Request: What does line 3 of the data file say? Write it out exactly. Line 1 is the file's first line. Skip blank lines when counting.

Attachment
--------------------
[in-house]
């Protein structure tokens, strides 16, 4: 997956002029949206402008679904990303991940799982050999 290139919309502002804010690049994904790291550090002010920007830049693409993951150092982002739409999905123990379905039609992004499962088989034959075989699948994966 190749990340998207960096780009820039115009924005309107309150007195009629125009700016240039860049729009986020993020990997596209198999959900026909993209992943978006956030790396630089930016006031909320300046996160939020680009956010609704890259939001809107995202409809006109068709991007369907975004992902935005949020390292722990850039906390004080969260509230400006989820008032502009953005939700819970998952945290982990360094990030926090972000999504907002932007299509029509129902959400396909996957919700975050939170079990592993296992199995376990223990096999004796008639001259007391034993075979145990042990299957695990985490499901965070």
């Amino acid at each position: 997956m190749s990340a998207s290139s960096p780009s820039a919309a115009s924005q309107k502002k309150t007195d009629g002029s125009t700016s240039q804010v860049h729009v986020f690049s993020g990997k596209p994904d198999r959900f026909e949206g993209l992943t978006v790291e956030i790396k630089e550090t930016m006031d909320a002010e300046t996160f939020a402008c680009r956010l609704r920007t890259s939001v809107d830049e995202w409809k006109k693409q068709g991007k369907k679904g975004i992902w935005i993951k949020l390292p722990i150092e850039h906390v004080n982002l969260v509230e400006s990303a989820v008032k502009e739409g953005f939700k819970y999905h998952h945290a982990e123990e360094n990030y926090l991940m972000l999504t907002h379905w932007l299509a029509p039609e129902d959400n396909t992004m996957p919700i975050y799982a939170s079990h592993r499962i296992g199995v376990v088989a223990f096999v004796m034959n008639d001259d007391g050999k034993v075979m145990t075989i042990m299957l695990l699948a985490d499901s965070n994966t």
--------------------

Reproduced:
């Amino acid at each position: 997956m190749s990340a998207s290139s960096p780009s820039a919309a115009s924005q309107k502002k309150t007195d009629g002029s125009t700016s240039q804010v860049h729009v986020f690049s993020g990997k596209p994904d198999r959900f026909e949206g993209l992943t978006v790291e956030i790396k630089e550090t930016m006031d909320a002010e300046t996160f939020a402008c680009r956010l609704r920007t890259s939001v809107d830049e995202w409809k006109k693409q068709g991007k369907k679904g975004i992902w935005i993951k949020l390292p722990i150092e850039h906390v004080n982002l969260v509230e400006s990303a989820v008032k502009e739409g953005f939700k819970y999905h998952h945290a982990e123990e360094n990030y926090l991940m972000l999504t907002h379905w932007l299509a029509p039609e129902d959400n396909t992004m996957p919700i975050y799982a939170s079990h592993r499962i296992g199995v376990v088989a223990f096999v004796m034959n008639d001259d007391g050999k034993v075979m145990t075989i042990m299957l695990l699948a985490d499901s965070n994966t």